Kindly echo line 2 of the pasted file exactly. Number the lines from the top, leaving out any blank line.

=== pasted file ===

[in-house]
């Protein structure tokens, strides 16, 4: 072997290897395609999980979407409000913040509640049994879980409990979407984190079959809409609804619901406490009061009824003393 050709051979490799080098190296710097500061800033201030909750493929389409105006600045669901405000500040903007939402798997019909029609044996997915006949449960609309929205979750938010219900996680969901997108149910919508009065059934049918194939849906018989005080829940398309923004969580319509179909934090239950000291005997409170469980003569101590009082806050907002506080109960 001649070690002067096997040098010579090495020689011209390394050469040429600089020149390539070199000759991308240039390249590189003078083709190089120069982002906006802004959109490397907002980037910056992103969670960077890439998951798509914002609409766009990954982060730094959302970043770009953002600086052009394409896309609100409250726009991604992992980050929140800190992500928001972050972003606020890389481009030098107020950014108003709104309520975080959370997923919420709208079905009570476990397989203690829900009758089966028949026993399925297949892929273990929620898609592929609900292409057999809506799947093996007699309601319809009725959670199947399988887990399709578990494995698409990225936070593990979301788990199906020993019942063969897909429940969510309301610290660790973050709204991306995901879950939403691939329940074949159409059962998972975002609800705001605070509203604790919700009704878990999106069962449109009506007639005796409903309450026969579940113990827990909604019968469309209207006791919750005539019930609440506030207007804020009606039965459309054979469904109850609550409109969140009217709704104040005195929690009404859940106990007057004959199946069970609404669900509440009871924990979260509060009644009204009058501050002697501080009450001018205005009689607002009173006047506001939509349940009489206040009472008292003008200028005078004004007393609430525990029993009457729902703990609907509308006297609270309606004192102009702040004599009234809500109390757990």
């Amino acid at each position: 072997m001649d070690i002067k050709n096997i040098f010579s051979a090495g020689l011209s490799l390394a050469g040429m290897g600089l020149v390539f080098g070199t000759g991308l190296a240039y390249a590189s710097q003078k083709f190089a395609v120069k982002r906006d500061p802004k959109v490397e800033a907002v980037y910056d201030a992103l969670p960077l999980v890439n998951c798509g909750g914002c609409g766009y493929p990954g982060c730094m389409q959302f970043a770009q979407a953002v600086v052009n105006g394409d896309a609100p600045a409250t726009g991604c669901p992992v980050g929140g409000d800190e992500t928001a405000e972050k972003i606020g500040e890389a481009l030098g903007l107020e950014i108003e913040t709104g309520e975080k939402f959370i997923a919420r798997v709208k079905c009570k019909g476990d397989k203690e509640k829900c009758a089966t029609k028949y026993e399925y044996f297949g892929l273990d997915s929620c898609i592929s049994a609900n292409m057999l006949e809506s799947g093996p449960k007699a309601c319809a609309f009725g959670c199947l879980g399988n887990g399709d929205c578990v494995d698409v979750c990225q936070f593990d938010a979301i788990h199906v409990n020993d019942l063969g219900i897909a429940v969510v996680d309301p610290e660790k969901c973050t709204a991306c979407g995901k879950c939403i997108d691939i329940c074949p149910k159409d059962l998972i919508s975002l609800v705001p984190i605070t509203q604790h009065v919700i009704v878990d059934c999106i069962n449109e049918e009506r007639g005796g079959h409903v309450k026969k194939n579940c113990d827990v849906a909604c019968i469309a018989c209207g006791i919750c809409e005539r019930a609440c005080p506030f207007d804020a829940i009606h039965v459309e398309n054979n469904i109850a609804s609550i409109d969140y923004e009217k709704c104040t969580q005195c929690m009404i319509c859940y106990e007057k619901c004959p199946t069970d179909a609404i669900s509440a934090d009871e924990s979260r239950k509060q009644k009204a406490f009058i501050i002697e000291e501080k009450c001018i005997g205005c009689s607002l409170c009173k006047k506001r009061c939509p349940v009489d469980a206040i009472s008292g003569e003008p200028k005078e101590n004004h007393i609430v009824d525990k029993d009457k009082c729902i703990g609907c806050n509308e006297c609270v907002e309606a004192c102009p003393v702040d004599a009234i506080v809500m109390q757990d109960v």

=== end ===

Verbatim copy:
């Protein structure tokens, strides 16, 4: 072997290897395609999980979407409000913040509640049994879980409990979407984190079959809409609804619901406490009061009824003393 050709051979490799080098190296710097500061800033201030909750493929389409105006600045669901405000500040903007939402798997019909029609044996997915006949449960609309929205979750938010219900996680969901997108149910919508009065059934049918194939849906018989005080829940398309923004969580319509179909934090239950000291005997409170469980003569101590009082806050907002506080109960 001649070690002067096997040098010579090495020689011209390394050469040429600089020149390539070199000759991308240039390249590189003078083709190089120069982002906006802004959109490397907002980037910056992103969670960077890439998951798509914002609409766009990954982060730094959302970043770009953002600086052009394409896309609100409250726009991604992992980050929140800190992500928001972050972003606020890389481009030098107020950014108003709104309520975080959370997923919420709208079905009570476990397989203690829900009758089966028949026993399925297949892929273990929620898609592929609900292409057999809506799947093996007699309601319809009725959670199947399988887990399709578990494995698409990225936070593990979301788990199906020993019942063969897909429940969510309301610290660790973050709204991306995901879950939403691939329940074949159409059962998972975002609800705001605070509203604790919700009704878990999106069962449109009506007639005796409903309450026969579940113990827990909604019968469309209207006791919750005539019930609440506030207007804020009606039965459309054979469904109850609550409109969140009217709704104040005195929690009404859940106990007057004959199946069970609404669900509440009871924990979260509060009644009204009058501050002697501080009450001018205005009689607002009173006047506001939509349940009489206040009472008292003008200028005078004004007393609430525990029993009457729902703990609907509308006297609270309606004192102009702040004599009234809500109390757990």